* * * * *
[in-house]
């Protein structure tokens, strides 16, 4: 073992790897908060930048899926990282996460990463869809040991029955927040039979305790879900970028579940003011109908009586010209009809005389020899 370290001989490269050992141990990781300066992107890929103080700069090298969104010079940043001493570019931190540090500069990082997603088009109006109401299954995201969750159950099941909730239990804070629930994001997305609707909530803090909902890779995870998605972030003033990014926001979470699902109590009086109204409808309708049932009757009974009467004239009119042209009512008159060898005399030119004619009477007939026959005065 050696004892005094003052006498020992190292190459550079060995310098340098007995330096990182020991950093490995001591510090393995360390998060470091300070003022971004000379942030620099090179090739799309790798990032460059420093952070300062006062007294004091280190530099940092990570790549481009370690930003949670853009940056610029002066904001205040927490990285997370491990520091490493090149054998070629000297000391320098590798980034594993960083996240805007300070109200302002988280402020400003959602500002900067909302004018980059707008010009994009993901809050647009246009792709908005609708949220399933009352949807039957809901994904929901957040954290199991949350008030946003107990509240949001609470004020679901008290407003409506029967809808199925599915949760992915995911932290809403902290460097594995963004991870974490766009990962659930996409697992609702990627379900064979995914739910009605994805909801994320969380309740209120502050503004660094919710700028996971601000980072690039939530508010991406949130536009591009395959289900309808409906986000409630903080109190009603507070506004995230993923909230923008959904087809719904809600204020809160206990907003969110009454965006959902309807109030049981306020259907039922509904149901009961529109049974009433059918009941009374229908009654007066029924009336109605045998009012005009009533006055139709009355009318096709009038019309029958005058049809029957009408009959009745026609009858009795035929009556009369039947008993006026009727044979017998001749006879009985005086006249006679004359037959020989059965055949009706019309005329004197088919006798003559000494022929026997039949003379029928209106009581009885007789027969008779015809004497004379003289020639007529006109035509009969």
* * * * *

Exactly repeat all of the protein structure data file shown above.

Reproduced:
[in-house]
């Protein structure tokens, strides 16, 4: 073992790897908060930048899926990282996460990463869809040991029955927040039979305790879900970028579940003011109908009586010209009809005389020899 370290001989490269050992141990990781300066992107890929103080700069090298969104010079940043001493570019931190540090500069990082997603088009109006109401299954995201969750159950099941909730239990804070629930994001997305609707909530803090909902890779995870998605972030003033990014926001979470699902109590009086109204409808309708049932009757009974009467004239009119042209009512008159060898005399030119004619009477007939026959005065 050696004892005094003052006498020992190292190459550079060995310098340098007995330096990182020991950093490995001591510090393995360390998060470091300070003022971004000379942030620099090179090739799309790798990032460059420093952070300062006062007294004091280190530099940092990570790549481009370690930003949670853009940056610029002066904001205040927490990285997370491990520091490493090149054998070629000297000391320098590798980034594993960083996240805007300070109200302002988280402020400003959602500002900067909302004018980059707008010009994009993901809050647009246009792709908005609708949220399933009352949807039957809901994904929901957040954290199991949350008030946003107990509240949001609470004020679901008290407003409506029967809808199925599915949760992915995911932290809403902290460097594995963004991870974490766009990962659930996409697992609702990627379900064979995914739910009605994805909801994320969380309740209120502050503004660094919710700028996971601000980072690039939530508010991406949130536009591009395959289900309808409906986000409630903080109190009603507070506004995230993923909230923008959904087809719904809600204020809160206990907003969110009454965006959902309807109030049981306020259907039922509904149901009961529109049974009433059918009941009374229908009654007066029924009336109605045998009012005009009533006055139709009355009318096709009038019309029958005058049809029957009408009959009745026609009858009795035929009556009369039947008993006026009727044979017998001749006879009985005086006249006679004359037959020989059965055949009706019309005329004197088919006798003559000494022929026997039949003379029928209106009581009885007789027969008779015809004497004379003289020639007529006109035509009969």